From Washington Post / Health & Science
Pulling your hair or picking at skin can be signs of serious disorders
Lucy Harper, 17, a high school junior who lives in College Station, Tex., has been picking at her skin for as long as she can remember. When she was in seventh grade, she also started pulling out her hair.“For a while my skin picking was under the radar, but it was because I was pulling my hair,” she says. “If I wanted my skin to clear up, I’d stop picking and start pulling. If I wanted my hair to grow back, I’d stop pulling and start picking.”She lost so much hair that her middle school classmates asked whether she was going bald. “I tried everything to stop picking and pulling,” she says. “I bought tons of fidget toys. I tried constraining my arm with a wrist brace. I got permission to wear gloves and a hat to school, and I even once went to piano lessons with Band-Aids on every one of my fingertips.” Continue reading “Recently published article in The Washington Post”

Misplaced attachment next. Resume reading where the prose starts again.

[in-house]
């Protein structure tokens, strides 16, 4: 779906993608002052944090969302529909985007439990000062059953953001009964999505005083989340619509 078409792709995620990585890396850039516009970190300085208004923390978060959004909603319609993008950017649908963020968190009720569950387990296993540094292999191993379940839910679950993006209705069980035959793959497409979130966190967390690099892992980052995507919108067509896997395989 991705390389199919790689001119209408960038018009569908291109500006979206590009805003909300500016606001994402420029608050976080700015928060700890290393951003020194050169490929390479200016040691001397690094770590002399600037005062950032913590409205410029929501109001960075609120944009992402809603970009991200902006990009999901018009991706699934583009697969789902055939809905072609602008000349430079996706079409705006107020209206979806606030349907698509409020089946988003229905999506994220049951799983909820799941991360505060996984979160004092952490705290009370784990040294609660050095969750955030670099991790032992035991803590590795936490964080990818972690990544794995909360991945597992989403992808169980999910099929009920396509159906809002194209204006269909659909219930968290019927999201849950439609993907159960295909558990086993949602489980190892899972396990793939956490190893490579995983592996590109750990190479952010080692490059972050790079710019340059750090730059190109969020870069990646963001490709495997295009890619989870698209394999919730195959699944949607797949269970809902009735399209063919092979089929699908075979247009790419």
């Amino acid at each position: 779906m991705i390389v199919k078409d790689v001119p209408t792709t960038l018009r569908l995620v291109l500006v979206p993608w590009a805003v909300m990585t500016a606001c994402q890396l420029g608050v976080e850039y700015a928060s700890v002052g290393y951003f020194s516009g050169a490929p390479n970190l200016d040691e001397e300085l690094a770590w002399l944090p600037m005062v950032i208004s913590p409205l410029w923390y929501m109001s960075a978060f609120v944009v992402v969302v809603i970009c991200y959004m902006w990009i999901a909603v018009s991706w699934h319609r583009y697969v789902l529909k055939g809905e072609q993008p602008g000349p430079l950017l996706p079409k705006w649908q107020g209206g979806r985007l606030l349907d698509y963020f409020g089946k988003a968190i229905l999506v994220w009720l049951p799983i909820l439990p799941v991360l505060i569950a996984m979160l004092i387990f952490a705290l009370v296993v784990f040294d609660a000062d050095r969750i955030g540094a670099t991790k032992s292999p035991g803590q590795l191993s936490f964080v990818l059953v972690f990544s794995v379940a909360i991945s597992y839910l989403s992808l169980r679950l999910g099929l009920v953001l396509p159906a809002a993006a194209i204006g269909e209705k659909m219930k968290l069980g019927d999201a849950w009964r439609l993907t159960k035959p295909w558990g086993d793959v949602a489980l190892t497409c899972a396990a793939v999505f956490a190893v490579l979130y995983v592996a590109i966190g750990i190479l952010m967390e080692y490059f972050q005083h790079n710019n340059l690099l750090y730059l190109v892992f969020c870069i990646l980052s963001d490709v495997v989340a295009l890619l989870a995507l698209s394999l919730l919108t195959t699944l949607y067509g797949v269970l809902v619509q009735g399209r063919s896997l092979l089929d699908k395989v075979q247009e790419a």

Auditions are closed! We have our LA cast for “This Is My Brave” and what a courageous cast it is. Save the date: January 22, 2017. Please donate or consider being a sponsor:
I am co-producing the show and 100 % of proceeds goes to ending the stigma around mental illness (anxiety, depression, bfrb’s and other related disorders.)
It’s Awareness week for those who are suffering with BFRB’s. If you know someone who is suffering, please let them know they are not alone. 2 out of 50 people have a BFRB, but 50 out of 50 people struggle with feelings of sadness and low self-esteem; we all conceal parts of ourselves from others.”
At least 2-3 out of 50 people have a BFRB, but 50 out of 50 people struggle with feelings of sadness and low self-esteem; feelings often exacerbated by BFRB disorders. Though there is not yet a cure for BFRBs, the shame created by these disorders is curable through raising awareness and empowering those with BFRBs to find support and community.